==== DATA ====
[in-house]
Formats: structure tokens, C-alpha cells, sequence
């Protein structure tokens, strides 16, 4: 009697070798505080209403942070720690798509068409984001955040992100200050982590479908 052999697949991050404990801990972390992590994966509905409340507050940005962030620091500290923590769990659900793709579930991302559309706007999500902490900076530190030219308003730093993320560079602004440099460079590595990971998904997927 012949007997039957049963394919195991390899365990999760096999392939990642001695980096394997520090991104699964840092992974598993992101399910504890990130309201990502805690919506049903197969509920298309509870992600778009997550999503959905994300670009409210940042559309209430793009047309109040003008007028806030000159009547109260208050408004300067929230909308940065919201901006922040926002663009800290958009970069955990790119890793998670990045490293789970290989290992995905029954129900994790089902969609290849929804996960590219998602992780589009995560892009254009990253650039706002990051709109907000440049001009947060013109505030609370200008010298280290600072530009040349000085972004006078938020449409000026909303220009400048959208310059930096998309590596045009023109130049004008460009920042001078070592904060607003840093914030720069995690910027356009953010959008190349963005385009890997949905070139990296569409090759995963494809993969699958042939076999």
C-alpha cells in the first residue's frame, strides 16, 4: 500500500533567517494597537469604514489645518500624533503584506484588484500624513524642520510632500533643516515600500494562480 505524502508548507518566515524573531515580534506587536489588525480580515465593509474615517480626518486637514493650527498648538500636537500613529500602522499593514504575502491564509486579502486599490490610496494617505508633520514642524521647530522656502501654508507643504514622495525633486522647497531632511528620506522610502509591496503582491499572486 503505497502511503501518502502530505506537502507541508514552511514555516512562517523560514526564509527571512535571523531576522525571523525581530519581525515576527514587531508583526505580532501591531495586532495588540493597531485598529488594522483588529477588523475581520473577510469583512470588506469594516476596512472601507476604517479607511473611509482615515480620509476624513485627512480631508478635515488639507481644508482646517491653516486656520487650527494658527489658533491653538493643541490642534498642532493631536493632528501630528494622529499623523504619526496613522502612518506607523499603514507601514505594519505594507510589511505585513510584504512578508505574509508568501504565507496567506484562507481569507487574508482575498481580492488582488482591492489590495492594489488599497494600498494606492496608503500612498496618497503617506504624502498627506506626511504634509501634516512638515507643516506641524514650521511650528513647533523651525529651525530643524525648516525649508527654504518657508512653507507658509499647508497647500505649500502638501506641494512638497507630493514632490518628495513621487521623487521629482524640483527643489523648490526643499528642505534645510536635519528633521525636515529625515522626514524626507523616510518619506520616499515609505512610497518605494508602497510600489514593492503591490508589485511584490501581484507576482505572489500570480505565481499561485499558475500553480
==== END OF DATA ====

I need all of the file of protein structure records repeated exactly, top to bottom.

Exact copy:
[in-house]
Formats: structure tokens, C-alpha cells, sequence
């Protein structure tokens, strides 16, 4: 009697070798505080209403942070720690798509068409984001955040992100200050982590479908 052999697949991050404990801990972390992590994966509905409340507050940005962030620091500290923590769990659900793709579930991302559309706007999500902490900076530190030219308003730093993320560079602004440099460079590595990971998904997927 012949007997039957049963394919195991390899365990999760096999392939990642001695980096394997520090991104699964840092992974598993992101399910504890990130309201990502805690919506049903197969509920298309509870992600778009997550999503959905994300670009409210940042559309209430793009047309109040003008007028806030000159009547109260208050408004300067929230909308940065919201901006922040926002663009800290958009970069955990790119890793998670990045490293789970290989290992995905029954129900994790089902969609290849929804996960590219998602992780589009995560892009254009990253650039706002990051709109907000440049001009947060013109505030609370200008010298280290600072530009040349000085972004006078938020449409000026909303220009400048959208310059930096998309590596045009023109130049004008460009920042001078070592904060607003840093914030720069995690910027356009953010959008190349963005385009890997949905070139990296569409090759995963494809993969699958042939076999």
C-alpha cells in the first residue's frame, strides 16, 4: 500500500533567517494597537469604514489645518500624533503584506484588484500624513524642520510632500533643516515600500494562480 505524502508548507518566515524573531515580534506587536489588525480580515465593509474615517480626518486637514493650527498648538500636537500613529500602522499593514504575502491564509486579502486599490490610496494617505508633520514642524521647530522656502501654508507643504514622495525633486522647497531632511528620506522610502509591496503582491499572486 503505497502511503501518502502530505506537502507541508514552511514555516512562517523560514526564509527571512535571523531576522525571523525581530519581525515576527514587531508583526505580532501591531495586532495588540493597531485598529488594522483588529477588523475581520473577510469583512470588506469594516476596512472601507476604517479607511473611509482615515480620509476624513485627512480631508478635515488639507481644508482646517491653516486656520487650527494658527489658533491653538493643541490642534498642532493631536493632528501630528494622529499623523504619526496613522502612518506607523499603514507601514505594519505594507510589511505585513510584504512578508505574509508568501504565507496567506484562507481569507487574508482575498481580492488582488482591492489590495492594489488599497494600498494606492496608503500612498496618497503617506504624502498627506506626511504634509501634516512638515507643516506641524514650521511650528513647533523651525529651525530643524525648516525649508527654504518657508512653507507658509499647508497647500505649500502638501506641494512638497507630493514632490518628495513621487521623487521629482524640483527643489523648490526643499528642505534645510536635519528633521525636515529625515522626514524626507523616510518619506520616499515609505512610497518605494508602497510600489514593492503591490508589485511584490501581484507576482505572489500570480505565481499561485499558475500553480